Where There’s Smoke, There’s Grammar
At first I thought it was a localized trend exclusive to my school. A colloquialism kept within that particular “academic” community. Then I heard it when I changed schools. I hear it at work and on the streets. The predicate, “smoke a cigarette,” is all over and is scary as hell
Now I really don’t give a fig about the actual smoking of the aforementioned ciggy. This isn’t some anti-tobacco rant, so you may read on. It’s the fact that the clarification is needed is what gets me. Why all of a sudden are people declaring what’s about to be smoked?
Then it hit me…. I realized who’s responsible. Potheads! Blankity-blank-blank Potheads! Potheads are re-textbook-izing the English language. Can you taste the irony in this? Mental burnouts are beginning to speak all academic like. And it’s all because the simple verb “smoke” now refers to using illegal substances. For example: “I smoked at lunch.” “I once smoked at Six Flags.” “I smoked in church.” Etc.
It’s obviously a code. It’s a code that doesn’t fool anyone and it’s a code that now forces others to create annoying strings of words! I mean there’s nothing wrong with adding academic flavor to your speech. But you all sound like a bunch of failed English as Second language teachers whenever you need a cigarette. You question the need to say “fume un cigarrillo” in Spanish… why start the trend in the mother tongue?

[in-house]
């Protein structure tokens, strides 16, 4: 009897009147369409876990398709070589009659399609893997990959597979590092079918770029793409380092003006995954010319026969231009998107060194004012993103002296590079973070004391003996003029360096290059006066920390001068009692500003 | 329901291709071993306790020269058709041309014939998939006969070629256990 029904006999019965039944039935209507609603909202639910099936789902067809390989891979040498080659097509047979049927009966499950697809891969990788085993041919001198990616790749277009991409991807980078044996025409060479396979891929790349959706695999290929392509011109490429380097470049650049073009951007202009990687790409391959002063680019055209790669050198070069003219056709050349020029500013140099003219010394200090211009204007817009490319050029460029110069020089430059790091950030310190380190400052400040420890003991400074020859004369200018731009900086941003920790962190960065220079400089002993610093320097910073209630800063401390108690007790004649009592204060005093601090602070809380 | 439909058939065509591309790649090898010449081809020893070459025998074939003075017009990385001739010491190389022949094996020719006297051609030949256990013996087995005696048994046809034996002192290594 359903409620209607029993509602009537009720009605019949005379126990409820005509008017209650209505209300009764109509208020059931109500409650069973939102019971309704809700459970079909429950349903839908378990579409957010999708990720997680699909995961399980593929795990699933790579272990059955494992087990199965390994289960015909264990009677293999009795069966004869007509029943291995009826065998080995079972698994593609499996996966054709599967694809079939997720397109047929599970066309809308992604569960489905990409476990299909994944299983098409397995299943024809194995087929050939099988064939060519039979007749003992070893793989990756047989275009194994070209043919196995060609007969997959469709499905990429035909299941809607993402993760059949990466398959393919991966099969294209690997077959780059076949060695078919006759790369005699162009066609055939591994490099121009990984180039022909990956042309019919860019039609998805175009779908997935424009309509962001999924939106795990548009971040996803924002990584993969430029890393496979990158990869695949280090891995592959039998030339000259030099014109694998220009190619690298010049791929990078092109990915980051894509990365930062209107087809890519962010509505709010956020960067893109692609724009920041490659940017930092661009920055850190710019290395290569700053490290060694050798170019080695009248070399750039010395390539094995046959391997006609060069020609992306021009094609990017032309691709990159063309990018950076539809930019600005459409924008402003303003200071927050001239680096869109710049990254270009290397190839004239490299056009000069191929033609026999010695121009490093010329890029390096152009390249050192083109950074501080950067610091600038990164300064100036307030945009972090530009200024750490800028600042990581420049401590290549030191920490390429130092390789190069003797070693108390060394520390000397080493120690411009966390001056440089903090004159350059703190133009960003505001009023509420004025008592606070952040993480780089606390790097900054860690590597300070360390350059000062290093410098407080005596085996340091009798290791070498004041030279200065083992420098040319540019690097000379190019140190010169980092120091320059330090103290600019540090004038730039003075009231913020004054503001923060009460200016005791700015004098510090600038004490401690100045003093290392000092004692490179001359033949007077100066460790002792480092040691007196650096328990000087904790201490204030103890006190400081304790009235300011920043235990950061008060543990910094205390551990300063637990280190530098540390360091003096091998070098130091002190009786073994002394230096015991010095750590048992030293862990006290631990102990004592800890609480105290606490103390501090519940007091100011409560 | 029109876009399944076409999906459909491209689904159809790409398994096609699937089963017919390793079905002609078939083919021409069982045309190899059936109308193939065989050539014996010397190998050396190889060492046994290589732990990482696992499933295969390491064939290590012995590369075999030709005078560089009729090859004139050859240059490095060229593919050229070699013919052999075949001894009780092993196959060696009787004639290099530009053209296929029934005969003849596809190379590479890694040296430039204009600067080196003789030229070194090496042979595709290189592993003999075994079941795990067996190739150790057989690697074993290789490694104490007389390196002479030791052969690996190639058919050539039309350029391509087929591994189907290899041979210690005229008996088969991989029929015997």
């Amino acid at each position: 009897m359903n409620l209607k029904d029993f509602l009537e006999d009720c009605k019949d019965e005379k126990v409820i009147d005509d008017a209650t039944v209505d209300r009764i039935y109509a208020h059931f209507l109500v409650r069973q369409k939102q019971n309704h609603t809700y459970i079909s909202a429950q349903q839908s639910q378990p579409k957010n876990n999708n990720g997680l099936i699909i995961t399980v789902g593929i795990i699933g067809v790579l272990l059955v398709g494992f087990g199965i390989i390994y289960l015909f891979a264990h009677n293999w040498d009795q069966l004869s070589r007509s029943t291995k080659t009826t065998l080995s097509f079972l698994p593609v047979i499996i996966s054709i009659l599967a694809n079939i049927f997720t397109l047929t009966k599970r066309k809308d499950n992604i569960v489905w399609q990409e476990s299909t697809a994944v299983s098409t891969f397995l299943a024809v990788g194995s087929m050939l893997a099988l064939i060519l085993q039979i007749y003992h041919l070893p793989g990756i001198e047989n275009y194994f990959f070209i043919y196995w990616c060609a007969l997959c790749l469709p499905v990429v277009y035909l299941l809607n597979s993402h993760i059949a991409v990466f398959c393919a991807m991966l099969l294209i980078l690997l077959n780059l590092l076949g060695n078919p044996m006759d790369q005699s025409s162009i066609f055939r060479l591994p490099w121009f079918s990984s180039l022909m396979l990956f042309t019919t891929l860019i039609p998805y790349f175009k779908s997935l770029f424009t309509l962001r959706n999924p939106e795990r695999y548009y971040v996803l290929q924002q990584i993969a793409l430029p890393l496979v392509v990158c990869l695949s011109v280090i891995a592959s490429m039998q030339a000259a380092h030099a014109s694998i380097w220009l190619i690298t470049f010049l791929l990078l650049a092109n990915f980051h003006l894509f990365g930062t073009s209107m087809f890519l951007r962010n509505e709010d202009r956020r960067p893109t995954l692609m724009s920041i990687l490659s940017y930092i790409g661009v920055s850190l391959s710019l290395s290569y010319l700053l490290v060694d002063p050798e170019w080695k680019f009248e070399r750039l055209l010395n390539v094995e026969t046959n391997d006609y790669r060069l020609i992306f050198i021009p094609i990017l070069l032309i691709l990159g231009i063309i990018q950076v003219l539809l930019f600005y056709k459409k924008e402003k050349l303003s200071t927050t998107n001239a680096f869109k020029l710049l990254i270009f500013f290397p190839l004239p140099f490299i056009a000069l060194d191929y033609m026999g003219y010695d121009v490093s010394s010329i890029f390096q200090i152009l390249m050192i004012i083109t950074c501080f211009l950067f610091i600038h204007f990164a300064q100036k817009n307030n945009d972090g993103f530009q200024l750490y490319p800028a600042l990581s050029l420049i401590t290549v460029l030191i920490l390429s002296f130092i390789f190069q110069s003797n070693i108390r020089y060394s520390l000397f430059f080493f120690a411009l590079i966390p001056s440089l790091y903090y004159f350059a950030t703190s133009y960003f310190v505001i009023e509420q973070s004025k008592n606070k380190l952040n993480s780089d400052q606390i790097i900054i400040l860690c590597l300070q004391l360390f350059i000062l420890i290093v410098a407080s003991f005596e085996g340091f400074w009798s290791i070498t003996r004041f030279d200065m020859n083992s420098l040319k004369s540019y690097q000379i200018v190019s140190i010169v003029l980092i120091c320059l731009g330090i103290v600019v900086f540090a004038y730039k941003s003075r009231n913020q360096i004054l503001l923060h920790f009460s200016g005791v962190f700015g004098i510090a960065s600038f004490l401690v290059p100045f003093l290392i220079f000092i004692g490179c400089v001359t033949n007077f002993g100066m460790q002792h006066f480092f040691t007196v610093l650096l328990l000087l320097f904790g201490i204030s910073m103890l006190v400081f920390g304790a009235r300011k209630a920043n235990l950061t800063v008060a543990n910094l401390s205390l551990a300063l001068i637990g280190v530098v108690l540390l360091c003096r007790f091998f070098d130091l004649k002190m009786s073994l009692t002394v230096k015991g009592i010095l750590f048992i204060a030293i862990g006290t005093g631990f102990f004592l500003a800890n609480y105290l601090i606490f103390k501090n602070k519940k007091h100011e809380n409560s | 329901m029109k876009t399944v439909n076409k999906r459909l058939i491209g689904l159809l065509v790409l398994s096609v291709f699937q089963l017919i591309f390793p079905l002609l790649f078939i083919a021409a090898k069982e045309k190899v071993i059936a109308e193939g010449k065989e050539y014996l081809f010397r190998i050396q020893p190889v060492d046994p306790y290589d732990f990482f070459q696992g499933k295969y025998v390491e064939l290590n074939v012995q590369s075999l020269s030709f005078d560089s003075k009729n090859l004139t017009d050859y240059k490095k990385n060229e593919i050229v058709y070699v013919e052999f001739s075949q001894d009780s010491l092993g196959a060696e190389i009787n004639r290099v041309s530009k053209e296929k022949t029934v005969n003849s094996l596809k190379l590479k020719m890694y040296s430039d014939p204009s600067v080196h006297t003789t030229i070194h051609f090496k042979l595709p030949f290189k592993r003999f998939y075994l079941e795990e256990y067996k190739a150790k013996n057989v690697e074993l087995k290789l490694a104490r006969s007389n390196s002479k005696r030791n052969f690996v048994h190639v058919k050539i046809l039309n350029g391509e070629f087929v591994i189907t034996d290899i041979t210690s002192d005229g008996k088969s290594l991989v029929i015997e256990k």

You may wonder why I care. Well, unfortunately, the pothead culture has some mysterious force upon pop culture (like the moon on waves or assholes on the economy); and I fear this over-declaration in the English language trend will expand and become the vernacular.
The trend’s already long latched onto “drink.” “I need a drink,” means so much more than a thirst for water. I fear one day the simple predicate “murder somebody” will have to be clarified into “slowly drain the blood of the wordy loser with dilated eyes and smelly clothes.”